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Next I need to stitch down the image; possibly do some stitching into it, although the transfer medium is like thin plastic and tends to stretch and deform when you try to stitch through it, so I might leave it as it is – something to think about as I stitch it down  and work out how to finish it.

I’ve had quite a run of creativity with my upcycled jewellery and over the last week or so I’ve made two pairs of earrings and a bracelet.

The first pair of earrings started as an oddment of silver, possibly part of a pendant, which I bought from eBay because I loved the little fish dangling on the ends. They seemed very lonely on the end of their lengths of chain so I added some sea foam colour cats eye beads from a vintage necklace which look just like bubbles.

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Available here in my Etsy shop.

The second pair of earrings were inspired by some vintage necklace or bracelet strand separators which I found while looking for something else. I liked their rococo style but when I came to design some drops to hang from them, the holes were too close for three drops to have room to move, so I settled for a single drop of graduated haematite beads  framed with a loop of reclaimed chain.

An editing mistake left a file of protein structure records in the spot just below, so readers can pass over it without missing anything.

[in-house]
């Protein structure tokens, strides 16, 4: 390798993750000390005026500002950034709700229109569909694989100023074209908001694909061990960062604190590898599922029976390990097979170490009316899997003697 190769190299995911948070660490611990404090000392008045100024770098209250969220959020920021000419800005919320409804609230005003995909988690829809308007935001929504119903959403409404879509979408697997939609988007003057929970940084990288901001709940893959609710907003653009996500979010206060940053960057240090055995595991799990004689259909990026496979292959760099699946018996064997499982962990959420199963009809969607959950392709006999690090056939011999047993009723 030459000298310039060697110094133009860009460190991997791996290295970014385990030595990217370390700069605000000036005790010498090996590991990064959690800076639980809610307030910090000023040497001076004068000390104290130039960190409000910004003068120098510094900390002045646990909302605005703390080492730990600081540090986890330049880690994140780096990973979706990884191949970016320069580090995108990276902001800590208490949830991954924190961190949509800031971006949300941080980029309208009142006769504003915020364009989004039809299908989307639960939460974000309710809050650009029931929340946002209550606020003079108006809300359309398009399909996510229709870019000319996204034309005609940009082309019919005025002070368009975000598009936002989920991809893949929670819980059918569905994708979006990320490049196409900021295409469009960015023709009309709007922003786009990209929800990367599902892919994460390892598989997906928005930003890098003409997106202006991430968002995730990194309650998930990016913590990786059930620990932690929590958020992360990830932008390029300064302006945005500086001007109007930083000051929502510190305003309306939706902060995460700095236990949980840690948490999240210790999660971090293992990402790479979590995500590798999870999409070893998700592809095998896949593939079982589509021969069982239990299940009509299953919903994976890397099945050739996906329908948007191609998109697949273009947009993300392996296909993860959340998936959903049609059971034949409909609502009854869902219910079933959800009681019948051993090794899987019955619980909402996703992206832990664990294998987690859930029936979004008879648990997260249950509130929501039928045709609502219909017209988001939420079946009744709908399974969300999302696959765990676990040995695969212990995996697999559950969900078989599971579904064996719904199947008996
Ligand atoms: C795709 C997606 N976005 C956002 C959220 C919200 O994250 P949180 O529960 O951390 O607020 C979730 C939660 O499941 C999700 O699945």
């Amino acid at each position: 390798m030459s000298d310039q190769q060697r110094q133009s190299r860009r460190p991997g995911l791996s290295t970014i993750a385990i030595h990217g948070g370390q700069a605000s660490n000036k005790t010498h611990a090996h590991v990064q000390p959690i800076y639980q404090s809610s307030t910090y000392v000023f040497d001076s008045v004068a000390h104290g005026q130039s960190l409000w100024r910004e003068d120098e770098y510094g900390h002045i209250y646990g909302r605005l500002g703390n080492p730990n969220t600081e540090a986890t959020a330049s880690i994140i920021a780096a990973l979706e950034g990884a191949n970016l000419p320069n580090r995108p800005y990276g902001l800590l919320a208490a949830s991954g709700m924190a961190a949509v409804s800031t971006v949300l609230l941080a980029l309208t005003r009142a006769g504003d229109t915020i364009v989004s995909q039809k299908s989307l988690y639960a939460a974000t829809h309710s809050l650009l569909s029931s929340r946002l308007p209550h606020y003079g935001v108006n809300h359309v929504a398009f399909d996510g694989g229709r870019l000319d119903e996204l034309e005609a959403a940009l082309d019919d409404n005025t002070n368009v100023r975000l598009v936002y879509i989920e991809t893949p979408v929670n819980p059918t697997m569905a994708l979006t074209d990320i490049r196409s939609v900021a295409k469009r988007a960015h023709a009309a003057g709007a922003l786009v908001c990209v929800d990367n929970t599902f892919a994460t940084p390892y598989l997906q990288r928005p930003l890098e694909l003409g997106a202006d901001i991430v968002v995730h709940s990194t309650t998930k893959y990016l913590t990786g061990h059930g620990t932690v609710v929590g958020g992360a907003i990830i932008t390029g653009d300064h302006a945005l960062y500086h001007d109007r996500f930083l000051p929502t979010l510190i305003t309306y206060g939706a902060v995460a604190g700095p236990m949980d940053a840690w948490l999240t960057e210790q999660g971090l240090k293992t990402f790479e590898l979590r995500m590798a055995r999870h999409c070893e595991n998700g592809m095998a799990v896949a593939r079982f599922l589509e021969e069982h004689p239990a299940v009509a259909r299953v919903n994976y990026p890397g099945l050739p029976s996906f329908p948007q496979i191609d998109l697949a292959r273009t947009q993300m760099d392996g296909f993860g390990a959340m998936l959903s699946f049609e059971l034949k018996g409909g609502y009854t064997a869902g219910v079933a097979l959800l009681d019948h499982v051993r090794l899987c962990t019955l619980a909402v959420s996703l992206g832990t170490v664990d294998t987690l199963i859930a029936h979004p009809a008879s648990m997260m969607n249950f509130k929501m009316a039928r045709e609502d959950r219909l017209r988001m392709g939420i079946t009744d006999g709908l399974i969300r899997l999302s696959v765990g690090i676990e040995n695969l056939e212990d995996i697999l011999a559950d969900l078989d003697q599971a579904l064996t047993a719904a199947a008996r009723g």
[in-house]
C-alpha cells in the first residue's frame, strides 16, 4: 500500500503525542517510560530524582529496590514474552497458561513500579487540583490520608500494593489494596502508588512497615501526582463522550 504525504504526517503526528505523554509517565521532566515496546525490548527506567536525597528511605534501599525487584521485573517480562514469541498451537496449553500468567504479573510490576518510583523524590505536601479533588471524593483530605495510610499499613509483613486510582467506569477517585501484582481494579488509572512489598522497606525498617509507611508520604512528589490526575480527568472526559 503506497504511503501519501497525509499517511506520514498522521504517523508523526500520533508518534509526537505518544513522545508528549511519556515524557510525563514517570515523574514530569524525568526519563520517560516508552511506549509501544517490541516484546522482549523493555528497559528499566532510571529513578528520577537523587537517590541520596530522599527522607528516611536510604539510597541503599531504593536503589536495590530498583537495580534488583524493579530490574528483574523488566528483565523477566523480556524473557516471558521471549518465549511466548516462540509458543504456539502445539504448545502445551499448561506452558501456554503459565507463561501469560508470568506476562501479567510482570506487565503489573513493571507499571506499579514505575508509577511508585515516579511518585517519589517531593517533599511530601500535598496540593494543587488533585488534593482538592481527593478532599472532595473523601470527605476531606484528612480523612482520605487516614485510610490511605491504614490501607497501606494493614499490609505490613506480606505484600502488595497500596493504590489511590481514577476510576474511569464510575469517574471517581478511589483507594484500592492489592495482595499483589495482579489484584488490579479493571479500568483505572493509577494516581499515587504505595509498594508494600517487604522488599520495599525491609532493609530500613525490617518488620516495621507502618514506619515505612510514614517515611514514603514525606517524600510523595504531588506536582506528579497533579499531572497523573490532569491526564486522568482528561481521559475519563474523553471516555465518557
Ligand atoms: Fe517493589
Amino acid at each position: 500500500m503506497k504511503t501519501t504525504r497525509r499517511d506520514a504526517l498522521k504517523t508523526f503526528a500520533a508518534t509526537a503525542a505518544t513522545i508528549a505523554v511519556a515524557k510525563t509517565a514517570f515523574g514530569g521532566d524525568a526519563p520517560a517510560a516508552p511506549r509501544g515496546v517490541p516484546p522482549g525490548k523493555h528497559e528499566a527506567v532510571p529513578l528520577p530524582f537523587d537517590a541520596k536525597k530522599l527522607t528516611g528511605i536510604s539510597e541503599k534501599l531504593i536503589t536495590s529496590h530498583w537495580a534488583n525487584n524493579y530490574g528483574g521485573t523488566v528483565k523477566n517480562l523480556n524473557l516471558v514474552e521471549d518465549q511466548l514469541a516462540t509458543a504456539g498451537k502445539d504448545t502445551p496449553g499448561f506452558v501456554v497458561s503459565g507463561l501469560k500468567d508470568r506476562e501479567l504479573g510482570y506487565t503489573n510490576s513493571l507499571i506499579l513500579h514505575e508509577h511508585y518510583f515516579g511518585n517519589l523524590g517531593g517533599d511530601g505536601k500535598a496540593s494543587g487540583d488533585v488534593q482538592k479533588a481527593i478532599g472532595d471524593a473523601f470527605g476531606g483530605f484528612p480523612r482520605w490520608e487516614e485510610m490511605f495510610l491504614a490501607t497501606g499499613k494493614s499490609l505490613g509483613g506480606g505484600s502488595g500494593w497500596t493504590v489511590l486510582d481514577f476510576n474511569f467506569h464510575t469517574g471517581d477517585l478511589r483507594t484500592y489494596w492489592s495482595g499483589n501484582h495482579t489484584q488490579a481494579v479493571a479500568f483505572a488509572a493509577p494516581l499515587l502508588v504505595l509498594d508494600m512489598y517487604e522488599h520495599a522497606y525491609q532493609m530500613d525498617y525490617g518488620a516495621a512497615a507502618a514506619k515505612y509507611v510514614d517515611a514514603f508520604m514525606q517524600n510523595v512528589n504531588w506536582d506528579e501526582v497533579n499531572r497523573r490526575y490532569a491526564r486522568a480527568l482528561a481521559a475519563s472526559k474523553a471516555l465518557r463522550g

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They are available here in my Etsy shop.

I never intended to make a bracelet. Honestly. I just went into my middle one’s old room, which I am slowly taking over for my jewellery making, to put a couple of earring drops into my box of bits for eventual upcycling.  As I did I spotted some bits of a broken vintage bracelet and suddenly the other jobs for the morning were forgotten.

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I gently curved the honeycomb drops and used them to frame one of those lovely big faux turquoise cabochons. Then two of the silver tone links and the other two cabs made up the rest of the bracelet with an Art Deco watch bracelet catch to finish it off.